Trace element and ore mineralogy of the Osborne Lake mine, Manitoba
The Osborne Lake mine of the Hudson Bay Mining and Smelting Company Ltd., is situated about 100 miles east of Flin-Flon, in the Snow-Chisel Lakes area, Manitoba. Pyrite, arsenopyrite, pyrrhotite, chalcopyrite and sphalerite are the dominant ore minerals, with some cobaltite and galena. Two periods of mineralization are recognized in these ores. All pyrrhotites are mixtures of both hexagonal Fe1-xs and monoclinic Fe1-xs. These mixtures contain from 8 to 87 Wt.% hexagonal Fe1-xs, and contain 46.7 to 47.4 At.% metals. The composition of coexisting hexagonal Fe1-xs and monoclinic Fe1-xs are 47.5 and 46.5 At.% metals respectively. X-ray fluorescence analyses indicate that the amount of Ni in bulk pyrrhotite samples varies from 481 to 51 p.p.m; the amount of Co varies from 922 to < 33 p.p.m; the amount of Mn varies from 1669 to < 37 p.p.m; and the amount of Se varies from 1395 to 698 p.p.m. The Co/Ni ratios in pyrrhotites range from < 0.0001 to 9.817. Sphalerite is relatively less abundant than pyrrhotite in these ores. Electron probe measurements indicate that iron in sphalerite varies from 15.61 to 3.76 mol% FeS, and the amount of manganese varies from 4.9 to 0.01 Wt.%. Cadmium was not detected. There is no correlation between the concentrations of iron and manganese in sphalerite. The partitioning of Co among coexisting pyrrhotite (Po), pyrite (Py), and arsenopyrite (AsP) in decreasing order of concentration is AsP>> Py > Po. Further pyrrhotite samples in which the Co/Ni ratios are less than unity are generally associated with arsenopyrite, suggesting that the low ratios may be due to the 'sponging' effect of arsenopyrite for Co. Hence it has been suggested that classification of ore bodies in the Flin Flon-Snow Lake mineralized belt into 'economic' and 'barren' types, based on Co/Ni ratios in pyrrhotite alone, may not be valid. An estimate of temperature and pressure, using composition of coexisting phases suggest that these ores at some period of their history have been heated to 350°-450°, and subjected to 500-1400 bars confining pressures.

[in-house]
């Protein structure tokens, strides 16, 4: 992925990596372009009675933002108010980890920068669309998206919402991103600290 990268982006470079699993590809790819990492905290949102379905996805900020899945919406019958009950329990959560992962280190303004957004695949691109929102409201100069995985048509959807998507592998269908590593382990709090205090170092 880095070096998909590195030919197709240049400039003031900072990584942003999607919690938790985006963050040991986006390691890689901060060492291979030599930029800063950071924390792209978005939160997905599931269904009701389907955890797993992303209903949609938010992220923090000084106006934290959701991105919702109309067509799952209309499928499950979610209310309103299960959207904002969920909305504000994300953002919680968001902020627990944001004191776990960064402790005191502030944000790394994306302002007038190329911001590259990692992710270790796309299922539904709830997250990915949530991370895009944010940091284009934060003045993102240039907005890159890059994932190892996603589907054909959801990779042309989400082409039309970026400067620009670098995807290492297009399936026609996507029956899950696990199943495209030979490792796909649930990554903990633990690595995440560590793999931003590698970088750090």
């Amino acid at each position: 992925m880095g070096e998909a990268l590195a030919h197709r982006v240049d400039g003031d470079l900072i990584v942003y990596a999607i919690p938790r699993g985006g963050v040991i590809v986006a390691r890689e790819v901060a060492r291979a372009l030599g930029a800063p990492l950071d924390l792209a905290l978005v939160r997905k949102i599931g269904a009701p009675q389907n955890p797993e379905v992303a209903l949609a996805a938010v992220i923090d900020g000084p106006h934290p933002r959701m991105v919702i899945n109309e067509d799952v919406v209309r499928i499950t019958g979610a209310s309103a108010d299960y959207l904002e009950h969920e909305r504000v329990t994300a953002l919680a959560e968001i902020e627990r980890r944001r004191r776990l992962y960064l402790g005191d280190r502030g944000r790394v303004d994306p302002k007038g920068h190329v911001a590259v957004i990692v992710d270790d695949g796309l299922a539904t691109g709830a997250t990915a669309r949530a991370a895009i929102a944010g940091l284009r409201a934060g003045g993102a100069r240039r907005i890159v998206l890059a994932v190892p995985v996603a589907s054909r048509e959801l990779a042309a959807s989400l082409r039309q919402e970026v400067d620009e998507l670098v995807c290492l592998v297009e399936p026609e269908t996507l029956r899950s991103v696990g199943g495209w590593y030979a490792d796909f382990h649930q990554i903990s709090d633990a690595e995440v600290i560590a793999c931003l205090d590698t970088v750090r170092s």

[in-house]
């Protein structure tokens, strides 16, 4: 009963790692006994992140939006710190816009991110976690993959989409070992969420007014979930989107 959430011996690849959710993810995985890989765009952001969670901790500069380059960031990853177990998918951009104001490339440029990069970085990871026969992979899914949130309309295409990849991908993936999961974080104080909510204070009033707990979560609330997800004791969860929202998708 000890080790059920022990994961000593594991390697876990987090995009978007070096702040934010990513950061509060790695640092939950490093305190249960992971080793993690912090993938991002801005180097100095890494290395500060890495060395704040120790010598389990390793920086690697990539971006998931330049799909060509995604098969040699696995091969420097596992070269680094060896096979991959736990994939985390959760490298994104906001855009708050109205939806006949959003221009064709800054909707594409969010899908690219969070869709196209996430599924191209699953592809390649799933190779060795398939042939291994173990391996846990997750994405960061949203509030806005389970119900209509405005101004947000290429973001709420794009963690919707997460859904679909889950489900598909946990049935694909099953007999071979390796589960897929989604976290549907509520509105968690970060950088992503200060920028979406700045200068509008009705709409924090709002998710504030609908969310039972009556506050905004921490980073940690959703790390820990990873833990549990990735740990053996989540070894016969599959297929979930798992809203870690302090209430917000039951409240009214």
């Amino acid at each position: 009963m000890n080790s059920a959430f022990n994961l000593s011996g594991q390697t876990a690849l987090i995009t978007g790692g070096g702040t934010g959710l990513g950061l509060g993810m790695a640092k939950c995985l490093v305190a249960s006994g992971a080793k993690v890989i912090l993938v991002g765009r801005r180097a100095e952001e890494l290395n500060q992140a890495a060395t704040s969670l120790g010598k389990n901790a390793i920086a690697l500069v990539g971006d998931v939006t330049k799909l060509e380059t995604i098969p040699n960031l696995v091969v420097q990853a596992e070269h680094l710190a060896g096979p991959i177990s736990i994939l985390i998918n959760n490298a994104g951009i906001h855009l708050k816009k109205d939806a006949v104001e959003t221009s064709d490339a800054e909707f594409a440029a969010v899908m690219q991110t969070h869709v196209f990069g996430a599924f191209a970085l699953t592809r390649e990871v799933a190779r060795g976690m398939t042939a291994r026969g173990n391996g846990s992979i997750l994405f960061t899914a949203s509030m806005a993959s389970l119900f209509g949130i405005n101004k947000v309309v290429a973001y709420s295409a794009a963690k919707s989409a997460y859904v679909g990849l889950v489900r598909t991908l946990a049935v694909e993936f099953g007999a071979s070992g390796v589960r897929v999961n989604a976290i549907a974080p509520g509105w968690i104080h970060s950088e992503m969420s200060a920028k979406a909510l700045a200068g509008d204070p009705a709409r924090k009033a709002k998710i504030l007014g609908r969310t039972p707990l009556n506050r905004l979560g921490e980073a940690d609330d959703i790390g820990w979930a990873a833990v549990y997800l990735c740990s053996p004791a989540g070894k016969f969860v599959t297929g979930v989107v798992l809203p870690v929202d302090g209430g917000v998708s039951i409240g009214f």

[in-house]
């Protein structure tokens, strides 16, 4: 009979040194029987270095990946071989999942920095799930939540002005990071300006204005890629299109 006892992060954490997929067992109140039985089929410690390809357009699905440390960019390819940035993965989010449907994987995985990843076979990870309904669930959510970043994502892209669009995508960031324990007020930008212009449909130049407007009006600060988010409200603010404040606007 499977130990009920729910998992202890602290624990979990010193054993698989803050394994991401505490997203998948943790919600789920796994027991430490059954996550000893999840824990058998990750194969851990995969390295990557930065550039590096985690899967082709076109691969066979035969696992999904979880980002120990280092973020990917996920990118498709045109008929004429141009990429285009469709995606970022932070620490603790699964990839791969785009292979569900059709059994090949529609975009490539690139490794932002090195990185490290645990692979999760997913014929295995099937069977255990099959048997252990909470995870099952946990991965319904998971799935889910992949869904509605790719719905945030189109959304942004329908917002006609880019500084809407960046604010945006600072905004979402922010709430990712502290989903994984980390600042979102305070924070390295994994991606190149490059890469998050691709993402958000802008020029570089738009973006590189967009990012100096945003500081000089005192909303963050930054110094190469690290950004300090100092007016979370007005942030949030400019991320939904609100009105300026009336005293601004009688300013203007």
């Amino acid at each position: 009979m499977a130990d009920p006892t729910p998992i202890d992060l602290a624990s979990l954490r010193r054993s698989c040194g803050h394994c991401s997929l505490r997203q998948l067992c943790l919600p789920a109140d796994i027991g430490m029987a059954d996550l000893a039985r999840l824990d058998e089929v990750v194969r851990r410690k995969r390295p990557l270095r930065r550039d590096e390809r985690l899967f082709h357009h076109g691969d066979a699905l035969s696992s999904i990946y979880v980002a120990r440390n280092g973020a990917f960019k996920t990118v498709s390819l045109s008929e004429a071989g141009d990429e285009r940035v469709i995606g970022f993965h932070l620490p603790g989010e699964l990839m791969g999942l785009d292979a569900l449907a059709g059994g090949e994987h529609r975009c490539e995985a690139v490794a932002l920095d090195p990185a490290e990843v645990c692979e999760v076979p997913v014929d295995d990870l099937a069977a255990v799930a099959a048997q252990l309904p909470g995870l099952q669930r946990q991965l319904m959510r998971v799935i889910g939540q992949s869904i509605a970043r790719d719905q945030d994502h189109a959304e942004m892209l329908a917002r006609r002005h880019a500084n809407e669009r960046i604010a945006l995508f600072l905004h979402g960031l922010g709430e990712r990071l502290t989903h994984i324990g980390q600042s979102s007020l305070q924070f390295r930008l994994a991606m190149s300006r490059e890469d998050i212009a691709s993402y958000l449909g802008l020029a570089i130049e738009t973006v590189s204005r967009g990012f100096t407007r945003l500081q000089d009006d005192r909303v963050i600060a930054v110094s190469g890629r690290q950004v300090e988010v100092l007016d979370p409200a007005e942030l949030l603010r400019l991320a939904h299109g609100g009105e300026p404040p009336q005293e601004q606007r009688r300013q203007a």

Master of Science (M.Sc.)